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I’m not a big fan of the low-fat movement. I don’t think eliminating or reducing fat has a thing to do with health. On the other hand, reducing the wrong kinds of fats – and the wrong kinds of carbohydrates – has everything to do with health.

By the wrong kinds of fats I don’t necessarily mean saturated fat, some of which we need. We just don’t want the kind that comes from fried food. Nor do we want to eat the fat-saturated or otherwise – from animals that have been raised on factories and given antibiotics, steroids and hormones, all of which gets stored in their fat and passed on to you. But we need not be afraid of some fat – even saturated – from grass-fed meat, wild fish, and wild game, or anything that’s raised on a family farm without being fed a chemistry set’s worth of carcinogens.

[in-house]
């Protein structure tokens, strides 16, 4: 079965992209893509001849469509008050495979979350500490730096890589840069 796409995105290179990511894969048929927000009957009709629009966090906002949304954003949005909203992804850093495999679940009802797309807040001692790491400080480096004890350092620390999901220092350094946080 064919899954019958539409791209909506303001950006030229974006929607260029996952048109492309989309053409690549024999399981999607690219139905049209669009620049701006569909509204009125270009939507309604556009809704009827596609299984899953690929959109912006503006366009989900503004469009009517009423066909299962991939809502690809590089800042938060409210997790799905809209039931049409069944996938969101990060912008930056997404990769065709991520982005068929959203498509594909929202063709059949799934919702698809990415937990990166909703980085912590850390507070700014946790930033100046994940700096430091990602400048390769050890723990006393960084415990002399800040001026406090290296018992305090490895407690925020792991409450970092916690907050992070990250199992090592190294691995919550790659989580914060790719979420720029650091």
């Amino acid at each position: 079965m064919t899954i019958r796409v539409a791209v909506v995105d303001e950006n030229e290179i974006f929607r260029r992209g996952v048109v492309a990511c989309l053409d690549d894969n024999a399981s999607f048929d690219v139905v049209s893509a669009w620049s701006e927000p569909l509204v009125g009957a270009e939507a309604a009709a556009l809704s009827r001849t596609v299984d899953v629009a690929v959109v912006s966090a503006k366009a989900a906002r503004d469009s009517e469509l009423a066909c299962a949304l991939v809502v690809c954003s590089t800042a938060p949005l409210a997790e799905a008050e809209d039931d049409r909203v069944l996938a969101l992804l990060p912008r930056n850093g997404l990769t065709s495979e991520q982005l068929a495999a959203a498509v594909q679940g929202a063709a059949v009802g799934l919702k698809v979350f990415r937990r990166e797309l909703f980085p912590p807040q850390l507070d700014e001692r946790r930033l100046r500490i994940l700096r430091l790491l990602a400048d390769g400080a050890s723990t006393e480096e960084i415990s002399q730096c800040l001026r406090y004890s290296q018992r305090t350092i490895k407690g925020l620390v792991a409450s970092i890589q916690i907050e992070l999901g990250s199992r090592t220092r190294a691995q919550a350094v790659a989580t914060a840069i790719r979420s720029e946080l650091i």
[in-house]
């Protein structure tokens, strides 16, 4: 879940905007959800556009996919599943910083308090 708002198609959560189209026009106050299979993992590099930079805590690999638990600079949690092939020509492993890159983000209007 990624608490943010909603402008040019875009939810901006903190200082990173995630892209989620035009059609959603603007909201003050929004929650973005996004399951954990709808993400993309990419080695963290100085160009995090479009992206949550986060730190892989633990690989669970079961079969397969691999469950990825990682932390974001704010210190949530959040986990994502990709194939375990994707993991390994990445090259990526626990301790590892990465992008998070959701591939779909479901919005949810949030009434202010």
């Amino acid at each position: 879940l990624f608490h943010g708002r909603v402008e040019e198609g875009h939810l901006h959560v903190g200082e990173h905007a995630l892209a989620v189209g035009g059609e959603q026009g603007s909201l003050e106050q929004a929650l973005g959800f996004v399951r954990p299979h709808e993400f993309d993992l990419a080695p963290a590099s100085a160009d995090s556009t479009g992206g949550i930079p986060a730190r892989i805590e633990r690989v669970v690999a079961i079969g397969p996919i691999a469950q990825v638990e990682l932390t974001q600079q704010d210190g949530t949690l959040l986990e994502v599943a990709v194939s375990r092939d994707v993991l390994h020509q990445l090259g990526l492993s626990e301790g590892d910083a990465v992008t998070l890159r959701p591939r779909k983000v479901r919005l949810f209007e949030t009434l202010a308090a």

I’m far more concerned about two really bad sources of fat – man-made trans fat and fats that have been damaged by frying, especially in vegetable oil, which creates even more damaging compounds when it’s used for deep frying than the lard it substitutes for. The biochemistry of all this is far too complicated to go into here, but the bottom line is that there’s a big difference between knocking the fat out of a meal and eating healthy. High intakes of processed carbohydrates and sugar are as damaging or more damaging than fat ever was.

So here’s my personal definition of healthy meals. First, healthy meals are made with whole foods, which are foods your grandmother would have recognized as food, food without bar codes. Second, healthy meals are low in sugar. Third, healthy meals are high in plant foods, but they can also be high in animal foods; both are healthy. Fourth, if possible, some ingredients should be raw. And fifth, healthy meals should be prepared lovingly and caringly with as few artificial ingredients and chemicals as possible. Finally for overall health on a long-term basis, most healthy meals should be lower in calories than most of us are used to.

In case you didn’t notice, none of that has anything to do with being low fat. But it has everything to do with being healthy.


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